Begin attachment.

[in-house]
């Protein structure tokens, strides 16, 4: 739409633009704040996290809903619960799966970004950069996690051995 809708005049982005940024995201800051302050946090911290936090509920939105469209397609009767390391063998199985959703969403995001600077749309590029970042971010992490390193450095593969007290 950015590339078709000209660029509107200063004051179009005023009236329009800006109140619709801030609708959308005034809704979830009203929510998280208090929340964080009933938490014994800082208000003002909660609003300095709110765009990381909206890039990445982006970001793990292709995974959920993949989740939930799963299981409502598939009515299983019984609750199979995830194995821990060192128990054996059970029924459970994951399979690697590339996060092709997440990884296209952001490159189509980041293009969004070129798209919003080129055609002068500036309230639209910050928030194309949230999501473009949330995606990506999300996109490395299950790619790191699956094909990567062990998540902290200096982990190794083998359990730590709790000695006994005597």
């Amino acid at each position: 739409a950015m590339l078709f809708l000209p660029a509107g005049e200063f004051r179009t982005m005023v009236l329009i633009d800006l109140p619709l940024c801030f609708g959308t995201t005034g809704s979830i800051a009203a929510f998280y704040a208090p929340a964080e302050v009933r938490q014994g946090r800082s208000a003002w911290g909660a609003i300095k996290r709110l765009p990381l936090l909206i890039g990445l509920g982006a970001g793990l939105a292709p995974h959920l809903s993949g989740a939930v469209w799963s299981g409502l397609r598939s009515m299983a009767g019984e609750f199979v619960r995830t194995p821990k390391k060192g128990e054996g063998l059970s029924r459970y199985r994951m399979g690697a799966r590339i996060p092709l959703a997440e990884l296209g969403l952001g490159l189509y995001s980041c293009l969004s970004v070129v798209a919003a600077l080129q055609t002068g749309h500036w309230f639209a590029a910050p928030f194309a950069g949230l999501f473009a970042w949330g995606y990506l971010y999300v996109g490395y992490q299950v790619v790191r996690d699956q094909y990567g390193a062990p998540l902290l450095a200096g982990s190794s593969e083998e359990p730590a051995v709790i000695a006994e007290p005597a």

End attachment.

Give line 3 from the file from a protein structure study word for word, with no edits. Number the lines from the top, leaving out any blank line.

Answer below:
């Amino acid at each position: 739409a950015m590339l078709f809708l000209p660029a509107g005049e200063f004051r179009t982005m005023v009236l329009i633009d800006l109140p619709l940024c801030f609708g959308t995201t005034g809704s979830i800051a009203a929510f998280y704040a208090p929340a964080e302050v009933r938490q014994g946090r800082s208000a003002w911290g909660a609003i300095k996290r709110l765009p990381l936090l909206i890039g990445l509920g982006a970001g793990l939105a292709p995974h959920l809903s993949g989740a939930v469209w799963s299981g409502l397609r598939s009515m299983a009767g019984e609750f199979v619960r995830t194995p821990k390391k060192g128990e054996g063998l059970s029924r459970y199985r994951m399979g690697a799966r590339i996060p092709l959703a997440e990884l296209g969403l952001g490159l189509y995001s980041c293009l969004s970004v070129v798209a919003a600077l080129q055609t002068g749309h500036w309230f639209a590029a910050p928030f194309a950069g949230l999501f473009a970042w949330g995606y990506l971010y999300v996109g490395y992490q299950v790619v790191r996690d699956q094909y990567g390193a062990p998540l902290l450095a200096g982990s190794s593969e083998e359990p730590a051995v709790i000695a006994e007290p005597a």